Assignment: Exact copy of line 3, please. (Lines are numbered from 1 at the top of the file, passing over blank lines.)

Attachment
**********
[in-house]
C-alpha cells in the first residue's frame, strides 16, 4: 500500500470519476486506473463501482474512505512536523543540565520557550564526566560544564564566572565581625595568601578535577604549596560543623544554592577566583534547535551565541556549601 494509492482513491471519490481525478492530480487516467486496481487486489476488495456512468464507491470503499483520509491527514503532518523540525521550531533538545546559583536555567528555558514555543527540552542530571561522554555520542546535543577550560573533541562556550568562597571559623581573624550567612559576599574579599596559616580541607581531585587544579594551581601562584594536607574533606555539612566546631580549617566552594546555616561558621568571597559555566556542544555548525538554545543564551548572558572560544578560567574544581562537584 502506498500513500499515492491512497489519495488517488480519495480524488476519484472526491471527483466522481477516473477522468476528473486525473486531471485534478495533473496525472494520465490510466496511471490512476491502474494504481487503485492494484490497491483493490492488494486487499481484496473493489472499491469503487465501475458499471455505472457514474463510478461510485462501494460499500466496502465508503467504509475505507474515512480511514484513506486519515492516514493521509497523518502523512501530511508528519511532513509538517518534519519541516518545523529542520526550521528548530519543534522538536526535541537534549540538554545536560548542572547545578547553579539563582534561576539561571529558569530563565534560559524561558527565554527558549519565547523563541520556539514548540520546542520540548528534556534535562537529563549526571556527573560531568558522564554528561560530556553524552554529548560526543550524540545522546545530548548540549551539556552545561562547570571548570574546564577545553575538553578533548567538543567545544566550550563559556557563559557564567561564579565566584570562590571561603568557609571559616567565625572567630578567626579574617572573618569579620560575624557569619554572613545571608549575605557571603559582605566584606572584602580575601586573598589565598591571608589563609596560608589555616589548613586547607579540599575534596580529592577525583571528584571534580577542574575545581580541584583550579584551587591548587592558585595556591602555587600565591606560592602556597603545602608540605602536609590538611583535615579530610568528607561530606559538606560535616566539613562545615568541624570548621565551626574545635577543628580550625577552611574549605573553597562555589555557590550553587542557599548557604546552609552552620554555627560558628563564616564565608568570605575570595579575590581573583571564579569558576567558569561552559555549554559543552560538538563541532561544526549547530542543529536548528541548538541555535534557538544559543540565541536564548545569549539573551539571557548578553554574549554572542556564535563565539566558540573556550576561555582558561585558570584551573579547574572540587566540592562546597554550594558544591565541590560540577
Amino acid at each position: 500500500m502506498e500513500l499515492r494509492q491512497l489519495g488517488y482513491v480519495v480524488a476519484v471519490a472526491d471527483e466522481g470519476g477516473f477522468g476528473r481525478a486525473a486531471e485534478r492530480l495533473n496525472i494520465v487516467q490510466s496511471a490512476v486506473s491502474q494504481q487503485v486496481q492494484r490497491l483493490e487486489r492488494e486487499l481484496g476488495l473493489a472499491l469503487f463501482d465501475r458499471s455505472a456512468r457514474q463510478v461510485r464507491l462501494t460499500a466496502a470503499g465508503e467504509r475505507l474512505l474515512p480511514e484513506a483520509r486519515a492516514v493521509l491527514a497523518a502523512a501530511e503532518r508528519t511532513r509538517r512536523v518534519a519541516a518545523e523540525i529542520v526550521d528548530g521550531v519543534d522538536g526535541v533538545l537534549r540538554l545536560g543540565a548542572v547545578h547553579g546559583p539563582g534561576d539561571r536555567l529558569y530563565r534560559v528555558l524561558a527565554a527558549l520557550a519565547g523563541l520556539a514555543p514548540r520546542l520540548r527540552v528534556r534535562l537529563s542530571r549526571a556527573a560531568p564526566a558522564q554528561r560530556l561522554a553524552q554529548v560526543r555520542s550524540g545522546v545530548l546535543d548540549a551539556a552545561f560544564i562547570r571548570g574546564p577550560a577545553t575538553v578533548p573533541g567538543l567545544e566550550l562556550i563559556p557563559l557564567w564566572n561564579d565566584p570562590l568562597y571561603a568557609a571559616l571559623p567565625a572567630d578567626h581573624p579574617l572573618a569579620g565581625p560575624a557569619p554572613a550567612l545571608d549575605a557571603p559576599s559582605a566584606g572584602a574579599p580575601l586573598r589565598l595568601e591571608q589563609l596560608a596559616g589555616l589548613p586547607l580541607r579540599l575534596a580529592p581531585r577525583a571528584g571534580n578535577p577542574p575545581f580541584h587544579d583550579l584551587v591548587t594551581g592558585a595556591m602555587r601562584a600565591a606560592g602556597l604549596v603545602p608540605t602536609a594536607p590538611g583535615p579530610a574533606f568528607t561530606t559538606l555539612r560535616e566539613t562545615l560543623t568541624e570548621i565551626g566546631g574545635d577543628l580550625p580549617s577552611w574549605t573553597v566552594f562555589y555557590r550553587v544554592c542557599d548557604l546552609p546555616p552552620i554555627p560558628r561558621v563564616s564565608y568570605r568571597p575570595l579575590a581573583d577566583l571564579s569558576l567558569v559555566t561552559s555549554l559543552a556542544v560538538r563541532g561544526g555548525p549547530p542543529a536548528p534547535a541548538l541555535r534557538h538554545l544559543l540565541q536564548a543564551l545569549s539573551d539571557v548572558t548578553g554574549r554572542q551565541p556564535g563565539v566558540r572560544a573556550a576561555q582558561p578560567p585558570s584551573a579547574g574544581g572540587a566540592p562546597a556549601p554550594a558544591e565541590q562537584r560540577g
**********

Amino acid at each position: 500500500m502506498e500513500l499515492r494509492q491512497l489519495g488517488y482513491v480519495v480524488a476519484v471519490a472526491d471527483e466522481g470519476g477516473f477522468g476528473r481525478a486525473a486531471e485534478r492530480l495533473n496525472i494520465v487516467q490510466s496511471a490512476v486506473s491502474q494504481q487503485v486496481q492494484r490497491l483493490e487486489r492488494e486487499l481484496g476488495l473493489a472499491l469503487f463501482d465501475r458499471s455505472a456512468r457514474q463510478v461510485r464507491l462501494t460499500a466496502a470503499g465508503e467504509r475505507l474512505l474515512p480511514e484513506a483520509r486519515a492516514v493521509l491527514a497523518a502523512a501530511e503532518r508528519t511532513r509538517r512536523v518534519a519541516a518545523e523540525i529542520v526550521d528548530g521550531v519543534d522538536g526535541v533538545l537534549r540538554l545536560g543540565a548542572v547545578h547553579g546559583p539563582g534561576d539561571r536555567l529558569y530563565r534560559v528555558l524561558a527565554a527558549l520557550a519565547g523563541l520556539a514555543p514548540r520546542l520540548r527540552v528534556r534535562l537529563s542530571r549526571a556527573a560531568p564526566a558522564q554528561r560530556l561522554a553524552q554529548v560526543r555520542s550524540g545522546v545530548l546535543d548540549a551539556a552545561f560544564i562547570r571548570g574546564p577550560a577545553t575538553v578533548p573533541g567538543l567545544e566550550l562556550i563559556p557563559l557564567w564566572n561564579d565566584p570562590l568562597y571561603a568557609a571559616l571559623p567565625a572567630d578567626h581573624p579574617l572573618a569579620g565581625p560575624a557569619p554572613a550567612l545571608d549575605a557571603p559576599s559582605a566584606g572584602a574579599p580575601l586573598r589565598l595568601e591571608q589563609l596560608a596559616g589555616l589548613p586547607l580541607r579540599l575534596a580529592p581531585r577525583a571528584g571534580n578535577p577542574p575545581f580541584h587544579d583550579l584551587v591548587t594551581g592558585a595556591m602555587r601562584a600565591a606560592g602556597l604549596v603545602p608540605t602536609a594536607p590538611g583535615p579530610a574533606f568528607t561530606t559538606l555539612r560535616e566539613t562545615l560543623t568541624e570548621i565551626g566546631g574545635d577543628l580550625p580549617s577552611w574549605t573553597v566552594f562555589y555557590r550553587v544554592c542557599d548557604l546552609p546555616p552552620i554555627p560558628r561558621v563564616s564565608y568570605r568571597p575570595l579575590a581573583d577566583l571564579s569558576l567558569v559555566t561552559s555549554l559543552a556542544v560538538r563541532g561544526g555548525p549547530p542543529a536548528p534547535a541548538l541555535r534557538h538554545l544559543l540565541q536564548a543564551l545569549s539573551d539571557v548572558t548578553g554574549r554572542q551565541p556564535g563565539v566558540r572560544a573556550a576561555q582558561p578560567p585558570s584551573a579547574g574544581g572540587a566540592p562546597a556549601p554550594a558544591e565541590q562537584r560540577g